Sunday, 28 December 2014

Swiss Cross Block Pattern

Here is the Swiss Cross block outlined step by step, a gift to my fellow quilters.  I had hoped to have it ready to post on Christmas Day but here it is all the same...  I did make a slight revision to the original pattern I posted earlier when I realized that the red cross was made up of only three pieces, instead of the 5 originally noted.

Swiss Cross Block Pattern - finished size 15" square

Step 1:

Cut the following...
for this pattern I am using red and cream but any colour combination is possible

Fabric A (red)

1 @ 3 1/2 x 9 1/2"
2 @ 3 1/2 x 3 1/2"

Fabric B and C (two shades of cream)

Cut for EACH fabric:
2 @ 2 x 3 1/2"
4 @ 2 x 6 1/2"
2 @ 2 x 15 1/2"

You will end up with the following cream (or equivalent) pieces in total:
4 @ 2 x 3 1/2"
8 @ 2 x 6 1/2"
4 @ 2 x 15 1/2"

Arrange pieces

Step 2:

Sew 2" strips together as shown

Step 3:

Continue to sew sections together, making sure to lay them out if you are wanting a specific repeat in the background

Step 4:


Turned so the strips are horizontal

Two blocks done !

Please let me know what you come up with :) and send me your pictures.  This pattern is simple, good for beginner and experienced sewers alike.

Merry Christmas and Happy New Year !

Monday, 22 December 2014

Do You Want to Quilt a Frozen? ... or two

You may have heard about this movie Disney recently released... Frozen.  Honestly unless you have been living under a rock, or holed up in your house, you have happened across the Frozen Phenomenon.  My children are too old to be really interested in it, but even my son has taken to singing Olaf's words of snow in summer, again and again and again.

So did I think I would avoid getting on this particular icy bandwagon?  I confess I did, more fool me. Recently a friend contacted me to long arm a Frozen quilt for her, in fact two, one for each of her granddaughters.  My first thought was oh great, as I believed myself above the commercialism of Disney. Wrong again !

I googled the pattern to see what I was in for.  It seemed pleasing enough however I could not find any detailed pictures to show the quilting to give me a clue of where to go.  Luckily my daughter showed me a few clips of the movie and a video of the song Let It Go and we were off.

I made a swirly wind pattern for the border, a regular repeat of the same for the inner borders, tiny swirls for around the snowflakes... the fabric is encrusted with glitter so I was keen to avoid trying to quilt over that.  I added the words Frozen, Do You Want to Build a Snowman?, Let It Go... Elsa, Anna, Olaf, Kristoff, Sven and Hans (at my friend's request), all in the inner blue borders.  Finally I silhouetted the panel in the middle with various patterns, avoiding the faces as I had avoided the snowflakes.  Quilting faces can be a dangerous territory, either working well enough or going horribly wrong.  Luckily my friend was in agreement on this and I quilted as close as I could get without entering the facial danger zone.

This turned out to be WAY more fun than I thought it would be, even to do it twice.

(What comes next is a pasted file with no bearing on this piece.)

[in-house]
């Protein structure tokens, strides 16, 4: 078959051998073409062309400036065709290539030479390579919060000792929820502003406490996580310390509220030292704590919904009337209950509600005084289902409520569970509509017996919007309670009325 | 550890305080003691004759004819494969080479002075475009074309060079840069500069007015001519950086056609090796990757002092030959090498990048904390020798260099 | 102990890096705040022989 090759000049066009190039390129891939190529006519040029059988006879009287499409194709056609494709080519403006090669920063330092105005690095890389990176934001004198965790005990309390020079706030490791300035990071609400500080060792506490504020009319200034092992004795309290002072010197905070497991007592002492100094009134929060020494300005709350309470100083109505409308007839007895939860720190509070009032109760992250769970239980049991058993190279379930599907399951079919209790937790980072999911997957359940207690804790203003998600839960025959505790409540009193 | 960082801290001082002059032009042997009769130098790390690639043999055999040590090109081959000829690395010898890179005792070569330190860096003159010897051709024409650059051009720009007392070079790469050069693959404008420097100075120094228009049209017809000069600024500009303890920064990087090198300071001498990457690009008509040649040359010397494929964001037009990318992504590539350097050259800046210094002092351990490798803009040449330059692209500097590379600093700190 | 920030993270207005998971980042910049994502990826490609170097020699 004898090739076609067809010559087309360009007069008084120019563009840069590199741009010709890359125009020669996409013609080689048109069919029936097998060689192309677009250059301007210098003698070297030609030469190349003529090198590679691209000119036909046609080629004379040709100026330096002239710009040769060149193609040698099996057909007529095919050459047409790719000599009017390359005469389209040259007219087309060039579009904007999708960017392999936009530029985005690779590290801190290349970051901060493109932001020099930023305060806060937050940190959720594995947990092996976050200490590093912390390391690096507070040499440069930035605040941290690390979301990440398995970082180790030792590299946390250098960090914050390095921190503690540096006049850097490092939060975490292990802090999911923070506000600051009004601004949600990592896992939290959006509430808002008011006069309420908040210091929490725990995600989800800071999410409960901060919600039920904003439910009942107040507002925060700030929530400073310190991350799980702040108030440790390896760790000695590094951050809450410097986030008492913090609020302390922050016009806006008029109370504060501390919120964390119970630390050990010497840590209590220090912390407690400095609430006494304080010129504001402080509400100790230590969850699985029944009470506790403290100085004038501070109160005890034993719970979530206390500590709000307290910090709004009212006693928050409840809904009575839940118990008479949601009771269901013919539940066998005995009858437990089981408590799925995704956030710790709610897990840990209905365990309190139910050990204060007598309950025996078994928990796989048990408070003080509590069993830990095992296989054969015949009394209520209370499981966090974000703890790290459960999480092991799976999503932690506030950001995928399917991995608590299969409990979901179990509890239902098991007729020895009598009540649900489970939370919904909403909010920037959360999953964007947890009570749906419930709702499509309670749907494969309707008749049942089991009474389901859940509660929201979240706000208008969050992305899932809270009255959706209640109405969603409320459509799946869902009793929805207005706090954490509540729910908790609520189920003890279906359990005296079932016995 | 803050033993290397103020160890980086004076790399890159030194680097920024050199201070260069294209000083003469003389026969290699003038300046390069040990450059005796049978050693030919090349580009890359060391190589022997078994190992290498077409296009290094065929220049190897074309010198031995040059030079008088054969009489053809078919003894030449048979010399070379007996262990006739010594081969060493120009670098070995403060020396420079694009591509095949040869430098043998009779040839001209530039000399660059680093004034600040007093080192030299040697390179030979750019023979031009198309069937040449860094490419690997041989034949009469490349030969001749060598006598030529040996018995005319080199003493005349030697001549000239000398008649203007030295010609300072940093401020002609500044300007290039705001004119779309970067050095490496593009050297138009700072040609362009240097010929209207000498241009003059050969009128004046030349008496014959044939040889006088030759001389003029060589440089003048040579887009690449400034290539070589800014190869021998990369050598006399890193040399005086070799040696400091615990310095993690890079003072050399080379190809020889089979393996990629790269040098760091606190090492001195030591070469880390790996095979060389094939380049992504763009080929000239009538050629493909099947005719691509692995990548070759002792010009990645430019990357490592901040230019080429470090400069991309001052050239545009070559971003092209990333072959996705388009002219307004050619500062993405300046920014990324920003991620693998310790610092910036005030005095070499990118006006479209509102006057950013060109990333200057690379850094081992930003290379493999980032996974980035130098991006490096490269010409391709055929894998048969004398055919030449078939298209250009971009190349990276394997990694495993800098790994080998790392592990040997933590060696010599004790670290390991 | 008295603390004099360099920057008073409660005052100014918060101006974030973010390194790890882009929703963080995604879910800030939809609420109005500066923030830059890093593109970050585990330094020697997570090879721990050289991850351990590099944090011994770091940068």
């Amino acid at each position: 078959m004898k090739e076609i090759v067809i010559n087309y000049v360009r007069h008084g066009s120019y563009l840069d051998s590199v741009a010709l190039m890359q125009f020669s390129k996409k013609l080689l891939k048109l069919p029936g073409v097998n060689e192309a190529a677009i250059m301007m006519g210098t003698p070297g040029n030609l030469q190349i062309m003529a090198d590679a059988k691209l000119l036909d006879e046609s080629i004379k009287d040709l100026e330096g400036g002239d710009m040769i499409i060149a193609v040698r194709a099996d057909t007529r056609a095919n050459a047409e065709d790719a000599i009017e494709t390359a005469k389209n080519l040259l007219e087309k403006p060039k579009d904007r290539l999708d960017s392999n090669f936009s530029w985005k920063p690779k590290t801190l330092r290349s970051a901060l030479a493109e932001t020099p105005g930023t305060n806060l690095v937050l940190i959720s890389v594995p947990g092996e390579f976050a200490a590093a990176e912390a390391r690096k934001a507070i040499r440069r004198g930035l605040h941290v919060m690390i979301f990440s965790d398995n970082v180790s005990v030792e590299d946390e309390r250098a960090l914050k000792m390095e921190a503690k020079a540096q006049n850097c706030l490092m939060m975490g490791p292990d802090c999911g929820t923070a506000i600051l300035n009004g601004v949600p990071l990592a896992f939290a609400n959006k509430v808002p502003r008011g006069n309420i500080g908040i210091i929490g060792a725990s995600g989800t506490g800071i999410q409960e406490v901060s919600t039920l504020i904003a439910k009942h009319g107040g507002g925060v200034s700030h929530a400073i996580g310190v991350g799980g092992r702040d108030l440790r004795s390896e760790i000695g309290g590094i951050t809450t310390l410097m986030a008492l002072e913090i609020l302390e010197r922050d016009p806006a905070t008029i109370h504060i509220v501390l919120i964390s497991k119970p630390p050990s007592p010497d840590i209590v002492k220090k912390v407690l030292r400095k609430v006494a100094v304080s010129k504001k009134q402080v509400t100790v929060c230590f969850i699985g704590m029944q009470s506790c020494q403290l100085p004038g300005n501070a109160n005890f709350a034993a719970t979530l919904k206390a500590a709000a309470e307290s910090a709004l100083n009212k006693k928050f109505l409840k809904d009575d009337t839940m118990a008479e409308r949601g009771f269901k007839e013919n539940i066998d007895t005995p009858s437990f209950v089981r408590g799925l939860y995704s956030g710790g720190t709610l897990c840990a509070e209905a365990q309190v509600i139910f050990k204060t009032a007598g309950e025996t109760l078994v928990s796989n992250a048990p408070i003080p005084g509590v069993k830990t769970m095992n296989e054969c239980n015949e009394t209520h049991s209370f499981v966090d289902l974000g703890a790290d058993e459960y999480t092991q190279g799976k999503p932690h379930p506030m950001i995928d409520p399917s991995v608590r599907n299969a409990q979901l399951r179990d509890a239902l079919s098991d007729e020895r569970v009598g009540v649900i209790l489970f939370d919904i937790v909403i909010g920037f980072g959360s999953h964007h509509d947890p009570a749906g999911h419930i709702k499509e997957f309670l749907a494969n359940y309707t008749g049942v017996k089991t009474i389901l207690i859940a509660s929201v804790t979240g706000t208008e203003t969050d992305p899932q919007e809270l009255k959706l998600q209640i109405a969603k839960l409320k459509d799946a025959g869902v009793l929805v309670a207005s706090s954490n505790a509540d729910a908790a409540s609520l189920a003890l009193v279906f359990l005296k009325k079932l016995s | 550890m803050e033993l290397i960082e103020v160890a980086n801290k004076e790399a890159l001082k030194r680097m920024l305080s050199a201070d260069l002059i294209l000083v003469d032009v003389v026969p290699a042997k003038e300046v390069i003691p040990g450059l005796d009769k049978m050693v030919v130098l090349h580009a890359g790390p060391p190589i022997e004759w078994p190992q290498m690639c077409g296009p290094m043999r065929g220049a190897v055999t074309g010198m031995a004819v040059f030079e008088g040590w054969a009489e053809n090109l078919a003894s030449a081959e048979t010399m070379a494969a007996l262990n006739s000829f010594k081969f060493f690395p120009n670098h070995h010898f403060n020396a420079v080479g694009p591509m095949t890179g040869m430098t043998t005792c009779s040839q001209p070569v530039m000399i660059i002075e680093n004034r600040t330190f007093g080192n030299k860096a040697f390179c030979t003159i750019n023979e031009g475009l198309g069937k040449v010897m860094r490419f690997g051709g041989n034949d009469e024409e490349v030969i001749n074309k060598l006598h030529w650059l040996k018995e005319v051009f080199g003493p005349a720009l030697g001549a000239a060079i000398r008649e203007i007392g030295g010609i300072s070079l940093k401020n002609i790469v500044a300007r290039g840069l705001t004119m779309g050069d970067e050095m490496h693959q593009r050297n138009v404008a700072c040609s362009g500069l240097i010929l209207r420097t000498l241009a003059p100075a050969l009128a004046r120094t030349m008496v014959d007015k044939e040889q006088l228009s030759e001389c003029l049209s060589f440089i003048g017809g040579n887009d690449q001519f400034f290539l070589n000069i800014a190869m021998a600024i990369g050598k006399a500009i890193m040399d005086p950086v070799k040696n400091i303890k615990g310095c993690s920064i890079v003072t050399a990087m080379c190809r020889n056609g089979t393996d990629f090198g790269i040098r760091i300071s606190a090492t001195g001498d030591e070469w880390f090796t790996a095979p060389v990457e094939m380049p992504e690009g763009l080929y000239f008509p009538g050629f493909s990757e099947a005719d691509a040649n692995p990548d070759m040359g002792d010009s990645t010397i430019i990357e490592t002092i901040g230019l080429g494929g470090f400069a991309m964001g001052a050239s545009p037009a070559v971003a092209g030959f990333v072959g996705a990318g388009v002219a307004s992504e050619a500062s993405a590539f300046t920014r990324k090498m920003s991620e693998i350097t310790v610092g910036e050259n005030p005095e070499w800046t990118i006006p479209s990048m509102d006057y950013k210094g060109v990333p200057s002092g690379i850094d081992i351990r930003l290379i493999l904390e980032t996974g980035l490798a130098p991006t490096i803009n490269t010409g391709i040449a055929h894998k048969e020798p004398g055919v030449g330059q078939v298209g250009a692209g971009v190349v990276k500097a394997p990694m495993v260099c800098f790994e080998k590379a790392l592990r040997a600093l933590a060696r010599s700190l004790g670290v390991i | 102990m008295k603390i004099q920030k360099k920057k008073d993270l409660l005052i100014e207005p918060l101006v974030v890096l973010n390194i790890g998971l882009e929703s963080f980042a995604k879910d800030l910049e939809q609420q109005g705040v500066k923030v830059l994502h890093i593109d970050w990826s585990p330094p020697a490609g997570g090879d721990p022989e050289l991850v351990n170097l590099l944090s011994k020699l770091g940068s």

I had looked up the song Do You Want To Build A Snowman? a sad but catchy little song and I found myself humming it over and over (not unlike my son) as I quilted.  This quilt had all the hints I needed in the fabric and in the songs, I only had to open up my imagination to let everything play together.

I hope that the girls who receive these lovely quilts from their Grandma feel the whimsy and happiness I felt quilting them.

Thursday, 4 December 2014

First Aid Cross Block

I made a visit to the church whose red front doors inspired me to make my church door quilt... St. John's Anglican Church in Ancaster, Ontario, Canada.  I was given a tour and saw the gorgeous interior, the breathtaking stained glass windows and the beautiful carved wood beams.  It was heaven ;)

As I looked around absorbing the multitude of patterns, motifs and designs I spotted an old first aid cross flag, it drew me across the church immediately. I think it dated from 1932.  It is made of linen.  I fell in love with the construction they used in making the cross, strips instead of square pieces.  I was entranced...  you could even see the hand stitched repairs from where holes had been made, maybe in nailing the flag up somewhere as they were in each corner.  What history this flag must know... (I have an Honours History degree from Laurier, you can NEVER take the historian away from the history).

I quickly jotted it down in my notebook and I worked a block pattern up this morning from my hastily scribbled notes, complete with red crayon to colour with :) honestly who does not love colouring with crayons !

I am going to make candle mats for my family in this pattern (for Christmas... using what I already have) but of course it could be worked up into a table runner or a full size quilt.  This block measures 15 1/2" unfinished.

I need to get back in that church and get a photo of the original flag to post it here :)

Step One: Draft pattern from scribbled notebook

Step Two: cut out fabrics and audition on design wall

Step Three: the completed block